Smoking weakens your body’s infection fighters (your immune system). This makes it harder to fight off a gum infection. Once you have gum damage, smoking also makes it harder for your gums to heal.
What does this mean for me if I am a smoker?
- You have twice the risk for gum disease compared with a nonsmoker.
- The more cigarettes you smoke, the greater your risk for gum disease.
- The longer you smoke, the greater your risk for gum disease.
- Treatments for gum disease may not work as well for people who smoke.
Tobacco use in any form—cigarettes, pipes, and smokeless (spit) tobacco—raises your risk for gum disease.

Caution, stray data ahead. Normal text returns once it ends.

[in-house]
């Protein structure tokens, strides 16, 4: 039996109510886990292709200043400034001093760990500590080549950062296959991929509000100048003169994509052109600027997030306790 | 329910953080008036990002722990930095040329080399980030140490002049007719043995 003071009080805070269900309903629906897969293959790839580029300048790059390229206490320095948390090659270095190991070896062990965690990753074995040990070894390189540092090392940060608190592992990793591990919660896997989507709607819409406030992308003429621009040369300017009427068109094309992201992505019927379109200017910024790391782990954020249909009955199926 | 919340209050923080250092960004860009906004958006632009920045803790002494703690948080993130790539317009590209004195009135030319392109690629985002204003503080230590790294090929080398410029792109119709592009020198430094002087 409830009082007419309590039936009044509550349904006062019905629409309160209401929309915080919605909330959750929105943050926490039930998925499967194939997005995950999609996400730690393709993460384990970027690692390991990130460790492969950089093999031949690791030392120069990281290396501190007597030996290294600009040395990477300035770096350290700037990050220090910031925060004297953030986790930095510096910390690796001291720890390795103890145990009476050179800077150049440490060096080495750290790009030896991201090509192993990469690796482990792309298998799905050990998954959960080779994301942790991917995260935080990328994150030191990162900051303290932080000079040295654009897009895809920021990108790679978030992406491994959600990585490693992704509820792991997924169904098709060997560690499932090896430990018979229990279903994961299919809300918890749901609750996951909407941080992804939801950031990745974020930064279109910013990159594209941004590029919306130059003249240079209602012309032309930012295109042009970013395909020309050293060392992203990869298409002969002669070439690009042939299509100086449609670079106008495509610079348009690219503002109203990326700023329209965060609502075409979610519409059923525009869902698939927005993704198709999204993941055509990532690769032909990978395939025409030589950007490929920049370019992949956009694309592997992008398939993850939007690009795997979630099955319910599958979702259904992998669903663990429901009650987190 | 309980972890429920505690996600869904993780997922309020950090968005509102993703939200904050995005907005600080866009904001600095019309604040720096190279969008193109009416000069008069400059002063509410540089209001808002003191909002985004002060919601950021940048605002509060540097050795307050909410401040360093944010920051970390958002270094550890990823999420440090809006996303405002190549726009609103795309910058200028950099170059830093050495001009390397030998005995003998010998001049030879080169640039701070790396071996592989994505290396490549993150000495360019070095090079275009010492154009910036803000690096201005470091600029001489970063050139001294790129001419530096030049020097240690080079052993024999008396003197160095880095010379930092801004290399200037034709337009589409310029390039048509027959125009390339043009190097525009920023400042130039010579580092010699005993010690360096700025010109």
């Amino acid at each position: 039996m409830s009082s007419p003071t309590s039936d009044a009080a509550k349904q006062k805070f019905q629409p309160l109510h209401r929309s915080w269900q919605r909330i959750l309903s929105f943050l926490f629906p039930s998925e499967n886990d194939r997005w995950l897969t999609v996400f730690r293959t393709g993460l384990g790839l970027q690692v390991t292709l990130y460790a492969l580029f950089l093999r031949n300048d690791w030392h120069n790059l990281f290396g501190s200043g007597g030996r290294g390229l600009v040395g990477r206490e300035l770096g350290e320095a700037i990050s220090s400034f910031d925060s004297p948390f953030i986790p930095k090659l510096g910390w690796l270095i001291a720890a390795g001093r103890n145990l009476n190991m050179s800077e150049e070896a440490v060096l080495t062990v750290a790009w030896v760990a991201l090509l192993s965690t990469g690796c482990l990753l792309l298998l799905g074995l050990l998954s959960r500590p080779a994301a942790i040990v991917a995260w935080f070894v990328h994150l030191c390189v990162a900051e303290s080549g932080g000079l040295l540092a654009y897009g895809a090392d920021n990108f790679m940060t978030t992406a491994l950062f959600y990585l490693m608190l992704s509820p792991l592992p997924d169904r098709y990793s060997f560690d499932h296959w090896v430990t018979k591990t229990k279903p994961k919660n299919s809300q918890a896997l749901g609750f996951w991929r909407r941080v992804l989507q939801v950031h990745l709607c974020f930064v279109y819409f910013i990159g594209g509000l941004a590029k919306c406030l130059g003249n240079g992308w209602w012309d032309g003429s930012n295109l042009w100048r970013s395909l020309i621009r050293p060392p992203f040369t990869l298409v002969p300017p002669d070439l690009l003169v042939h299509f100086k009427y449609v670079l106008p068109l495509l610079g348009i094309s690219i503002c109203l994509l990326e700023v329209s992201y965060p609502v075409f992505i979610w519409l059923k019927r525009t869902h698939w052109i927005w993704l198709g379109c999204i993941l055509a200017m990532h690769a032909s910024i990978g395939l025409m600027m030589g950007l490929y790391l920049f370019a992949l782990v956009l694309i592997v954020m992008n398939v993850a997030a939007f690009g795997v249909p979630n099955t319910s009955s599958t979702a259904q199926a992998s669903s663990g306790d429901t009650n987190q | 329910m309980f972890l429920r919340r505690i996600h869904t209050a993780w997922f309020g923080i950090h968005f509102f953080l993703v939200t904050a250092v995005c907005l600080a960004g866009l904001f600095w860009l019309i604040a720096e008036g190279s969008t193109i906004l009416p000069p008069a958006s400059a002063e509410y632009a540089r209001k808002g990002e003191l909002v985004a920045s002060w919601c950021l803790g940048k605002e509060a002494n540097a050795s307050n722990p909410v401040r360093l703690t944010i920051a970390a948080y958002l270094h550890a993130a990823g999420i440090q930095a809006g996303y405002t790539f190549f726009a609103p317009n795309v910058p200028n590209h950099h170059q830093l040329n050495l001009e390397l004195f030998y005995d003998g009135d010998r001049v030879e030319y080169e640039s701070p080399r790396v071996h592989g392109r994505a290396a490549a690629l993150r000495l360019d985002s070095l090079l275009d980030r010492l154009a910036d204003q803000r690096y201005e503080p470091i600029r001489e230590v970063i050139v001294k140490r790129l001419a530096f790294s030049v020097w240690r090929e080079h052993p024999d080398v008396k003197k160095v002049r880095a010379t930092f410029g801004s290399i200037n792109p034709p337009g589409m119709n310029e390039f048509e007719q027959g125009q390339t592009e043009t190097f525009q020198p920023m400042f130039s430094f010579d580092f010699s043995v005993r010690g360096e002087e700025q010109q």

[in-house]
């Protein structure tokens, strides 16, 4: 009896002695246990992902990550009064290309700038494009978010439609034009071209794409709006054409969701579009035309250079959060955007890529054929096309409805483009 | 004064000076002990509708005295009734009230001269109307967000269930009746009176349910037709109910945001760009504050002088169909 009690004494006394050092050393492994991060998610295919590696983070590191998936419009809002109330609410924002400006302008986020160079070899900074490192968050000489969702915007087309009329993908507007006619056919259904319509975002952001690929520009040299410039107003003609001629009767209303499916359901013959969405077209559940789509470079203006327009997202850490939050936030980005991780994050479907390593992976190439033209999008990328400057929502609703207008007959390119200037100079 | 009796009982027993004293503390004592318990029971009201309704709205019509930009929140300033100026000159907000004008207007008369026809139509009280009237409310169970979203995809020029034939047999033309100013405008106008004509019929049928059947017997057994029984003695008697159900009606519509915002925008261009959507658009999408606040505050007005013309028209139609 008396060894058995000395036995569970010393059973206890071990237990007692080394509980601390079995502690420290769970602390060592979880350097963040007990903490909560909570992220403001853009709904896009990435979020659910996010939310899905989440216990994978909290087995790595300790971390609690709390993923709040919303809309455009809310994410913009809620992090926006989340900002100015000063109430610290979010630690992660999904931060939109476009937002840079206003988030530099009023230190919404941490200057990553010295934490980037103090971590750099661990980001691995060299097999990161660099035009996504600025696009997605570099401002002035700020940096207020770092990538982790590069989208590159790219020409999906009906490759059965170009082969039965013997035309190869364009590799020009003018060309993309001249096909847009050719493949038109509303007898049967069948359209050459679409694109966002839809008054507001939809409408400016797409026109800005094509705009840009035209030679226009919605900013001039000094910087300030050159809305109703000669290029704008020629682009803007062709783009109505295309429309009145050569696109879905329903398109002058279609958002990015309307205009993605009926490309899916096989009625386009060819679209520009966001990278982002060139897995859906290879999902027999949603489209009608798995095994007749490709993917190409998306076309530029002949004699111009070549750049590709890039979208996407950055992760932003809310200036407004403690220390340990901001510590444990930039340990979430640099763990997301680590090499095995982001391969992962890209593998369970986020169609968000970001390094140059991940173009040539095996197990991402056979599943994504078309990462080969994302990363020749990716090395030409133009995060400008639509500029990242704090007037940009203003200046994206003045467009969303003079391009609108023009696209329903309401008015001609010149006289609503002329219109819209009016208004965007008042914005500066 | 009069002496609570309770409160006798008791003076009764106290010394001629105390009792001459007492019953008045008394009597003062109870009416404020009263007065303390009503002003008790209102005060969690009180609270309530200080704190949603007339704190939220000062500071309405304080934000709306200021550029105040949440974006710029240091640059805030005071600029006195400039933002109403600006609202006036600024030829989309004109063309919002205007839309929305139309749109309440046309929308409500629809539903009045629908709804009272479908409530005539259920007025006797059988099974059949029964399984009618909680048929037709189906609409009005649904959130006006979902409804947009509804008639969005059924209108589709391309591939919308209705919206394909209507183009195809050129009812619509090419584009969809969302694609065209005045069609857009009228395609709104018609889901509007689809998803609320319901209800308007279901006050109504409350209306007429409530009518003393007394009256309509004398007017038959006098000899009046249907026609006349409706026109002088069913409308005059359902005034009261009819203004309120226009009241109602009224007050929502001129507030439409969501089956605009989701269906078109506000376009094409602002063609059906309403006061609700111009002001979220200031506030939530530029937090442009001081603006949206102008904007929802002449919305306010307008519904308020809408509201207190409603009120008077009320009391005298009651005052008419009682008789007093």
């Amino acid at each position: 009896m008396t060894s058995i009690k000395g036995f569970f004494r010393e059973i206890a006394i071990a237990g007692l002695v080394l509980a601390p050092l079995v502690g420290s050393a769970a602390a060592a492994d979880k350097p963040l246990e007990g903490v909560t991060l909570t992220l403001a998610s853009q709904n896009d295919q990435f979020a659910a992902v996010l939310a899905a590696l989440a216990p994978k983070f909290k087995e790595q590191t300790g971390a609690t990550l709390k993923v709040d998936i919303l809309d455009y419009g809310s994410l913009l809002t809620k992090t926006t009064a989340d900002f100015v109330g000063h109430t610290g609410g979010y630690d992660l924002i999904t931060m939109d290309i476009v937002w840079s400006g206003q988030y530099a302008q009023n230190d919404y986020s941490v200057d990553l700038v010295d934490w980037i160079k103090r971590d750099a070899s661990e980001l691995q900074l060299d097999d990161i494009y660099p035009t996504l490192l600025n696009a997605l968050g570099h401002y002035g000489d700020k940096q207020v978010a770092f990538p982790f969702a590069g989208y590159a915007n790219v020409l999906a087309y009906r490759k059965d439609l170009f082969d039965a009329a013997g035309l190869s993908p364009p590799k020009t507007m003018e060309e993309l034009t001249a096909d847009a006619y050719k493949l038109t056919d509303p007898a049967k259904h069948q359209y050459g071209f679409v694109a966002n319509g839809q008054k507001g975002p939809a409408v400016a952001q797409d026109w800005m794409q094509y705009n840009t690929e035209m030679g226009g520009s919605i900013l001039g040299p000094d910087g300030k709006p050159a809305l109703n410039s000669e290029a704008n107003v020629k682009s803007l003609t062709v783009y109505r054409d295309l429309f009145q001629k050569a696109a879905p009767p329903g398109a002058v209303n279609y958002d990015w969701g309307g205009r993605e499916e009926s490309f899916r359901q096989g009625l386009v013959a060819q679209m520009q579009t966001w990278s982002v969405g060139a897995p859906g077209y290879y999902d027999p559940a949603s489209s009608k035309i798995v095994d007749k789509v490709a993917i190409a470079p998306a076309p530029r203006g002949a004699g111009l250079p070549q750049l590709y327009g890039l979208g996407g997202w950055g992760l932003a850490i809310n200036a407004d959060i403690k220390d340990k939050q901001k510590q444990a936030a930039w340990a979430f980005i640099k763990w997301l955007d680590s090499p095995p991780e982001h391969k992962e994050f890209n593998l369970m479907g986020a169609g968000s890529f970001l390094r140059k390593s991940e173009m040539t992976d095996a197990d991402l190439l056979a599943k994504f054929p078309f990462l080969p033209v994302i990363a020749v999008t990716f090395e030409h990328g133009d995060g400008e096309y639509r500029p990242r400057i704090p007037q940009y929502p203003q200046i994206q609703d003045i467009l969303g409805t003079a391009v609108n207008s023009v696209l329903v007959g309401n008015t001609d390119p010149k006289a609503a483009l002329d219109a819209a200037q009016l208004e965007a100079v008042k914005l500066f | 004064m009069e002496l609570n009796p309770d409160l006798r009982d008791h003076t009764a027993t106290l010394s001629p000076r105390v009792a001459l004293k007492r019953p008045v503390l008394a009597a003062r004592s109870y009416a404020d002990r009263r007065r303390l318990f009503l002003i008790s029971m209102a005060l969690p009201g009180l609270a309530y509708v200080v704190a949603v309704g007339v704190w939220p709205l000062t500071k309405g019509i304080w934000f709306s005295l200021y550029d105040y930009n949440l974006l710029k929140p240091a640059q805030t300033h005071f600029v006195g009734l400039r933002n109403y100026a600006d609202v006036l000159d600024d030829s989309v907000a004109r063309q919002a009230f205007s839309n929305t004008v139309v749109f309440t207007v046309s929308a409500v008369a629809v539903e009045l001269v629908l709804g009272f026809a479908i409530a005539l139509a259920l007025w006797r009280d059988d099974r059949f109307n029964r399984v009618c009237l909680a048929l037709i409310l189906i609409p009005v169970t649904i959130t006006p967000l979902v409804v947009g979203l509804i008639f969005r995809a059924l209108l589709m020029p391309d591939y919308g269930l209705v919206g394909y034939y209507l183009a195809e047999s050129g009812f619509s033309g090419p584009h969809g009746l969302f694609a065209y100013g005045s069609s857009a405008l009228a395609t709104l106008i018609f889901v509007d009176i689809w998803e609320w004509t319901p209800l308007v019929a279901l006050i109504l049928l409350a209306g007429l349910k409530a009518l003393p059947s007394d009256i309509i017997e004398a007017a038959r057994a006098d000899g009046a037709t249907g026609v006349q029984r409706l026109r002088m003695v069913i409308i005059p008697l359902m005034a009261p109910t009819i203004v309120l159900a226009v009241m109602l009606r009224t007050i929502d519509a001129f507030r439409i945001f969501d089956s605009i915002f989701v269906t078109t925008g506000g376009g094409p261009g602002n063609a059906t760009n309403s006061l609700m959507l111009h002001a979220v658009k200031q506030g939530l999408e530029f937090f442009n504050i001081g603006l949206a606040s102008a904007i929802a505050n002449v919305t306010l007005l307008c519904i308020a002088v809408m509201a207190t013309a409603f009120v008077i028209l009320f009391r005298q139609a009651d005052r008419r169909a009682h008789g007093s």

Warning Signs and Symptoms of Gum Disease2
- Red or swollen gums
- Tender or bleeding gums
- Painful chewing
- Loose teeth
- Sensitive teeth
- Gums that have pulled away from your teeth
How Can Gum Disease Be Prevented?
You can help avoid gum disease with good dental habits.
- Brush your teeth twice a day.
- Floss often to remove plaque.
- See a dentist regularly for checkups and professional cleanings.
- Don’t smoke. If you smoke, quit.